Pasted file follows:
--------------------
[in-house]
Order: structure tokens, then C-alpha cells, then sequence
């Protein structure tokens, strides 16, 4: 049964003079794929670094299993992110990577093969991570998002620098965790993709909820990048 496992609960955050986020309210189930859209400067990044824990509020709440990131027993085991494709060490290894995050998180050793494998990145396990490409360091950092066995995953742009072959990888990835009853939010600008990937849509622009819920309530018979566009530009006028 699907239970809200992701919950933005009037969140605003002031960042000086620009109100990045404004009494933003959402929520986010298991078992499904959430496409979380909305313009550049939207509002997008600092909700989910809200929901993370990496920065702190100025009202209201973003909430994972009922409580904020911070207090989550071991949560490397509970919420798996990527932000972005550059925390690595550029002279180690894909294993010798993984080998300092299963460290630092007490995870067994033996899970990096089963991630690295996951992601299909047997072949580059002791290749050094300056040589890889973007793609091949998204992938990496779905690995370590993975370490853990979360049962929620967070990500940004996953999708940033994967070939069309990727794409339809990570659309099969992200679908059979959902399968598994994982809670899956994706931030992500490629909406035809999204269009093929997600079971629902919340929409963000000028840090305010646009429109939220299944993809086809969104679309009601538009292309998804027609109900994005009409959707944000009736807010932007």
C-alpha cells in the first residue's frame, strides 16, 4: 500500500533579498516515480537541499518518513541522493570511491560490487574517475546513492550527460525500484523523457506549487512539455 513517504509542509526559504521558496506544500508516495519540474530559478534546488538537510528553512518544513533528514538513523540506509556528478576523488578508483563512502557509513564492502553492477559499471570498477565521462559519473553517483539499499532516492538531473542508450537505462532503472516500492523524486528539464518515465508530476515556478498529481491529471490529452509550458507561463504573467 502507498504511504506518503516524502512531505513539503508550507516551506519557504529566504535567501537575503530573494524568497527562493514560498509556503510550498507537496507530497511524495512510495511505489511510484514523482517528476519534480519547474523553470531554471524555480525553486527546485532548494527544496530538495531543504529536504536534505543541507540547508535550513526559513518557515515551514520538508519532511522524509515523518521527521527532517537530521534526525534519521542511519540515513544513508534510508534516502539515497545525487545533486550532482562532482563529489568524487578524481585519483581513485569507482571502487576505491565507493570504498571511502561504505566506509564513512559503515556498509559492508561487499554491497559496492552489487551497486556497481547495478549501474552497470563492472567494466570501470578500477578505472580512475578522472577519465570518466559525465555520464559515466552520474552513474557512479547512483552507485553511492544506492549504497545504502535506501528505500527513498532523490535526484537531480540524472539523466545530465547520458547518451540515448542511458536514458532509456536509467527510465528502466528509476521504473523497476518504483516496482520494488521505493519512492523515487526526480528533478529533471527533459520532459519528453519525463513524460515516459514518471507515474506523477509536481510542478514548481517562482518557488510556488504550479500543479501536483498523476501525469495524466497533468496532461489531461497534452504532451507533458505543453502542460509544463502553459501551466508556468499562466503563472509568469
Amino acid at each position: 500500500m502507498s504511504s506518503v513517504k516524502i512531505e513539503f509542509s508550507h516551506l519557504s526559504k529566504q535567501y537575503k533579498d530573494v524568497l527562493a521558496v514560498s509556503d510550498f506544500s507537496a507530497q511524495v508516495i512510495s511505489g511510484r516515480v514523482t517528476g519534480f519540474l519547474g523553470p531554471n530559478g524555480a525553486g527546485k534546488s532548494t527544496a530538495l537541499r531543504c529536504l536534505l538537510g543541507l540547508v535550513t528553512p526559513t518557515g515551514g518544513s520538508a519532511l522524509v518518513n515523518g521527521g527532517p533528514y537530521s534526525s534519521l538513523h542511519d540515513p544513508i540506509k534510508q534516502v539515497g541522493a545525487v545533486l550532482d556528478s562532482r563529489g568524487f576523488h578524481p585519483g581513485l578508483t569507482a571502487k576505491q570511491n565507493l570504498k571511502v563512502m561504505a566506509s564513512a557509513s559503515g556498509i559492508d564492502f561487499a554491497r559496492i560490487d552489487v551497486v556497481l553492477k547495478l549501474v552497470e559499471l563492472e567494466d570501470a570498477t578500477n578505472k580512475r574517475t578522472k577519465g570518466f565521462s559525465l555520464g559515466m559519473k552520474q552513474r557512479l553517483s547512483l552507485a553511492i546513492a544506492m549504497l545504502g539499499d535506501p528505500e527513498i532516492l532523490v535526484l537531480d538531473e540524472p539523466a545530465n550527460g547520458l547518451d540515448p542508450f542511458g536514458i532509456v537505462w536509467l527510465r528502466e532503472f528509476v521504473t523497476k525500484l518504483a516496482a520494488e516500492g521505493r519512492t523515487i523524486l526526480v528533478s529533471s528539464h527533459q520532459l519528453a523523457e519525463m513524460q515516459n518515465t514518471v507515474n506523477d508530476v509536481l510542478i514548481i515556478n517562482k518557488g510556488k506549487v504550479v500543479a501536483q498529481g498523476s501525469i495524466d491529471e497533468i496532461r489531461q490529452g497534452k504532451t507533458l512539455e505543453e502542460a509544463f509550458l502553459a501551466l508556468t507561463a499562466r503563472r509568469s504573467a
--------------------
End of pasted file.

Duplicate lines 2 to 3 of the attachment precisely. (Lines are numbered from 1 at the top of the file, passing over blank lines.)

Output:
Order: structure tokens, then C-alpha cells, then sequence
């Protein structure tokens, strides 16, 4: 049964003079794929670094299993992110990577093969991570998002620098965790993709909820990048 496992609960955050986020309210189930859209400067990044824990509020709440990131027993085991494709060490290894995050998180050793494998990145396990490409360091950092066995995953742009072959990888990835009853939010600008990937849509622009819920309530018979566009530009006028 699907239970809200992701919950933005009037969140605003002031960042000086620009109100990045404004009494933003959402929520986010298991078992499904959430496409979380909305313009550049939207509002997008600092909700989910809200929901993370990496920065702190100025009202209201973003909430994972009922409580904020911070207090989550071991949560490397509970919420798996990527932000972005550059925390690595550029002279180690894909294993010798993984080998300092299963460290630092007490995870067994033996899970990096089963991630690295996951992601299909047997072949580059002791290749050094300056040589890889973007793609091949998204992938990496779905690995370590993975370490853990979360049962929620967070990500940004996953999708940033994967070939069309990727794409339809990570659309099969992200679908059979959902399968598994994982809670899956994706931030992500490629909406035809999204269009093929997600079971629902919340929409963000000028840090305010646009429109939220299944993809086809969104679309009601538009292309998804027609109900994005009409959707944000009736807010932007």